Is Napa’s Wine Growing Success That Recent a Thing?

It’s hard to believe that California, now recognized as an elite wine producer, was not much of anything back in the ’70s.  Watch the movie Bottle Shock staring Alan Rickman and Chris Pine and you get a Hollywood version of the Paris Wine Tasting of 1976 (known as the Judgement of Paris)

“What is that?”

It was a blind tasting held back in 1976 where the judges rated two California wines above all others.  It was a huge surprise given France was the then the all out top wine producer.

That was only 40 years ago.

A California Chardonnay Napa Valley’s Chateau Montelena and a California Cabernet Sauvignon from Stag Leap, also in Napa Valley, were rates as the top white and red wine, respectively.

The movie is worth watching playing fun with the differences between the Europeans and California’s wine growers in the late seventies. It’s the classic country farmers vs the snobby wine folk, but it does shed light on how California, cleary recognized as a big player in the wine industry, was not considered an elite wine producer.

I was fortunate to have visited Napa a few weeks back.  Our friends and fellow Casual Winers, Andrew and Kathy Kitchura, live in Sacramento just a hour and a half drive from Napa Valley so it was definitely on our list of places to visit.  It was a special treat going with the Kitchura’s who are so familiar with the local wine scene. I took a lot of videos and pictures which I have made sure to share with you.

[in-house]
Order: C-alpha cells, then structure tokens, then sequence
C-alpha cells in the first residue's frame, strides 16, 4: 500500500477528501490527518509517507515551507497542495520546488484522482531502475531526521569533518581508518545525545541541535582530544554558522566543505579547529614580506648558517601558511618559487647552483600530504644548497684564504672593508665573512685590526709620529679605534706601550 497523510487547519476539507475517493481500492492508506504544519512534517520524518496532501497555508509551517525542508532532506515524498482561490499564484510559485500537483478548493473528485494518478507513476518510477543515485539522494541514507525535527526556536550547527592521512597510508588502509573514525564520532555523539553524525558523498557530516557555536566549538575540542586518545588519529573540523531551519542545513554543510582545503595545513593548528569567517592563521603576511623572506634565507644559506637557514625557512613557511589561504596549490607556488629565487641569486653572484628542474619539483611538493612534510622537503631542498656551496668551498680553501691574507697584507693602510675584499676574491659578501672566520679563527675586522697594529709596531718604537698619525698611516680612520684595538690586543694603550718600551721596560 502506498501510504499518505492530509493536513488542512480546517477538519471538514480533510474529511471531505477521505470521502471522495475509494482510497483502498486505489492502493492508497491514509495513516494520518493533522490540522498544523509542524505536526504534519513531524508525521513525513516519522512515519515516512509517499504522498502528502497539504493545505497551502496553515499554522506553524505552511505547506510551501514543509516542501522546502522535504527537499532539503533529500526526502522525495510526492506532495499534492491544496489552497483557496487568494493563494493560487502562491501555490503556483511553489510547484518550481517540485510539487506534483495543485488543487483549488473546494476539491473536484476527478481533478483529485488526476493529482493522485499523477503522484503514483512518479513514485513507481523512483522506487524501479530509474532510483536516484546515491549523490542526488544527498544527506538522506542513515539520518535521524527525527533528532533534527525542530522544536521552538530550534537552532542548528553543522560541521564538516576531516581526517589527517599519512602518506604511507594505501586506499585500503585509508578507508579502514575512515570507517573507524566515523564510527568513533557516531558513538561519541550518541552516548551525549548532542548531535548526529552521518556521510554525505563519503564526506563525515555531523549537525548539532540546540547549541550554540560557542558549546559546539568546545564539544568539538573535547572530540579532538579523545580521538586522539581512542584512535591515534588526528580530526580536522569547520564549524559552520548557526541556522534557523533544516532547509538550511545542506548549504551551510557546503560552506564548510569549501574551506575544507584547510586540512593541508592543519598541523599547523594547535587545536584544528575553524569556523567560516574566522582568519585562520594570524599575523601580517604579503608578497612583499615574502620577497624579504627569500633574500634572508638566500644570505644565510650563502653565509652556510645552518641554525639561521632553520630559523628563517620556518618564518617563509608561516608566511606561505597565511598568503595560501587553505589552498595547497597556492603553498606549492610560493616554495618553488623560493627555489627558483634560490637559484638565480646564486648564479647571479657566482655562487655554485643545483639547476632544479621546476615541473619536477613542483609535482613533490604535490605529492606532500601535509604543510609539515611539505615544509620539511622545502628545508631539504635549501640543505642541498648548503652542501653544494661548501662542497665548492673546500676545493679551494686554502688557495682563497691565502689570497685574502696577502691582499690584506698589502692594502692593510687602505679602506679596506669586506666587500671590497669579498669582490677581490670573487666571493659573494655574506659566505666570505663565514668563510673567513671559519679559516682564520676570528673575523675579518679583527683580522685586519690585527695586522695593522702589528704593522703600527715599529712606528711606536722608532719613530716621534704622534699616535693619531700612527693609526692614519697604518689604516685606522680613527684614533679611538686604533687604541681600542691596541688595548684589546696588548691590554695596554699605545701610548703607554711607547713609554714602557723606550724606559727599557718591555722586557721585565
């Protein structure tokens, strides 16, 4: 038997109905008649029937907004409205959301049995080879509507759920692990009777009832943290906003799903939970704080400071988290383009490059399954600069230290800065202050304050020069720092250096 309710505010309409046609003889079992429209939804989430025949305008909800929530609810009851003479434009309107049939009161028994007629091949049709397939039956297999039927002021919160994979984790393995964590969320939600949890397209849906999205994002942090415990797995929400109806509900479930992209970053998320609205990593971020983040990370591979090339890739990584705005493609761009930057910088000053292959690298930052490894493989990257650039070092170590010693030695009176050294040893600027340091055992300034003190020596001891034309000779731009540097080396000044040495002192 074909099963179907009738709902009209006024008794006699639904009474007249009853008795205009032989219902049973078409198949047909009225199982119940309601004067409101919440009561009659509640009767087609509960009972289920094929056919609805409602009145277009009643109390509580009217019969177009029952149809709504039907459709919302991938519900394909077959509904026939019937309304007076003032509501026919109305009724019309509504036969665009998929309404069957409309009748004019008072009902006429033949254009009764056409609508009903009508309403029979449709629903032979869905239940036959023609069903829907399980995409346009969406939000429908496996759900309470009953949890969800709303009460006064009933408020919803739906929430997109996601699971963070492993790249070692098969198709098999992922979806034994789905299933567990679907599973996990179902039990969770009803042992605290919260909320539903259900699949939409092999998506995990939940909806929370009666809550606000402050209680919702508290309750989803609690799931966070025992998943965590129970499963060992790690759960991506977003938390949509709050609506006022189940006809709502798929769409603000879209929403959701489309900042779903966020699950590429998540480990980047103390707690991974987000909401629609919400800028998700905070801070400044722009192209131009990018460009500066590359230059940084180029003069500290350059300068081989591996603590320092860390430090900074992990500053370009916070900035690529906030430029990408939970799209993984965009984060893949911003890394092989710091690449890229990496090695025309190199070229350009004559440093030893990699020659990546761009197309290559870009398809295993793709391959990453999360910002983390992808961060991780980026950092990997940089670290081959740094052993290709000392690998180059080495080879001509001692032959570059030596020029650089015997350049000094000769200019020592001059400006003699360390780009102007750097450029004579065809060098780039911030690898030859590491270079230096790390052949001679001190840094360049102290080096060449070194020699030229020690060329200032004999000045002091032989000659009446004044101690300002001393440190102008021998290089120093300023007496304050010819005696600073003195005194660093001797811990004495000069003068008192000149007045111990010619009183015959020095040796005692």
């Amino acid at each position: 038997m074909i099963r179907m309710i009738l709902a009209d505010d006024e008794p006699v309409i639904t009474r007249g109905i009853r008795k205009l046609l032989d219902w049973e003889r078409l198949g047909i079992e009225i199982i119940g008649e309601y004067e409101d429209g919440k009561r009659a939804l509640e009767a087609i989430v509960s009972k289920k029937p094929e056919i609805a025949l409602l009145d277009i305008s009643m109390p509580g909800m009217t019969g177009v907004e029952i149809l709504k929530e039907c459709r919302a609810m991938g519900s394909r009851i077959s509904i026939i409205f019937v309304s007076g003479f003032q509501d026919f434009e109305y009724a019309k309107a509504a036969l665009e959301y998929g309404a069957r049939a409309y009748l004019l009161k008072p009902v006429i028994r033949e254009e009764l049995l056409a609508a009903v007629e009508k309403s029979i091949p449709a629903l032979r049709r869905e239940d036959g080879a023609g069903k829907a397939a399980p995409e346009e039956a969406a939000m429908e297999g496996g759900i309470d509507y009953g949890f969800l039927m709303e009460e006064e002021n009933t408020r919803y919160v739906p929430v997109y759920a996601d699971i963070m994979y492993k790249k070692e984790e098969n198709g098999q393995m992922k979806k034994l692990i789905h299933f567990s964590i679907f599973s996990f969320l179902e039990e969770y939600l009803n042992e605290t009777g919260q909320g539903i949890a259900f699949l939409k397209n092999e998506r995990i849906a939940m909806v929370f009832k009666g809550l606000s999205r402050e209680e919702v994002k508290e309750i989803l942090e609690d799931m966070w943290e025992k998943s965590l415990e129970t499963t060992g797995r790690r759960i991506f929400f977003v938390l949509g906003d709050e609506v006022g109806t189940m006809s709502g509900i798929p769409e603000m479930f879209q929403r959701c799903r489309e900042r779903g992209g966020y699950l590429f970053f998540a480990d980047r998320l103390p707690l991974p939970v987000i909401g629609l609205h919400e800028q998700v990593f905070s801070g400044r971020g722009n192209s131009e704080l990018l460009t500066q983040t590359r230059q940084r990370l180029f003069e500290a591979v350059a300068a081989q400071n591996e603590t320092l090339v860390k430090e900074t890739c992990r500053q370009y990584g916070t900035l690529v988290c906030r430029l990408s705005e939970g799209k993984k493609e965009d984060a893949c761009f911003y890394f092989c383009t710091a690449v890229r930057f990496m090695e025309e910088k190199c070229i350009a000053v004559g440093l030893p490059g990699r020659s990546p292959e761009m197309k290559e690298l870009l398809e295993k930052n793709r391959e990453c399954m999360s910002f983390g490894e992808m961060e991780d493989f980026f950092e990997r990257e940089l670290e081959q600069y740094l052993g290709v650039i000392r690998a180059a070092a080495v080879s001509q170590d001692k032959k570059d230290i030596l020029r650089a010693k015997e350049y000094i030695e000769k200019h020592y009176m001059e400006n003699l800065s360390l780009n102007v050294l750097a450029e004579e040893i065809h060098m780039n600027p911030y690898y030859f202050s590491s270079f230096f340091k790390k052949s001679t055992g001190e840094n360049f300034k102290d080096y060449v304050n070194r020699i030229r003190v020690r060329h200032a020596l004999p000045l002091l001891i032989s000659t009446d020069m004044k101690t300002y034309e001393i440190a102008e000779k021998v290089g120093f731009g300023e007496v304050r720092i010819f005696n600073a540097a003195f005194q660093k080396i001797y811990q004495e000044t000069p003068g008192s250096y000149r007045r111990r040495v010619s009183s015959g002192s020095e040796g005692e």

You can’t visit that area of California and not see how big a deal wine is everywhere. We visited a winery that sprung up on the grounds of a local Catholic seminary. This was really, really small and local.  Great wine.

Near there, we drove through a new neighborhood where all the land parcels were minimum 5 acres. Every one of the homes had grape vines growing in the yard. It’s a part of the landscape and these are wine producing grape vines.

Napa Valley is most know for it’s rich Cabernet Sauvignon. No one will deny that. However, the area produces all sorts of wines from Zinfandel, to Pinot Noir, to Merlot and that’s just the reds. They produce some really good Chardonnay, as noted in the movie.  The local wine makers are producing all sorts of blends doing a lot of experimentation.  That wasn’t really what winemakers did before California jumped in.

Europe likes their standards.  France, Italy and Spain all have their DOCs, DOCGs, AOCs, etc. etc.  Those produced by government entities that set a standard for Burgundy Reds, Bourdeaux blends, Rioja, Chainti.  This is a different approach to making wine and they have made some changes that I know I like.

We’ll keep talking California wines.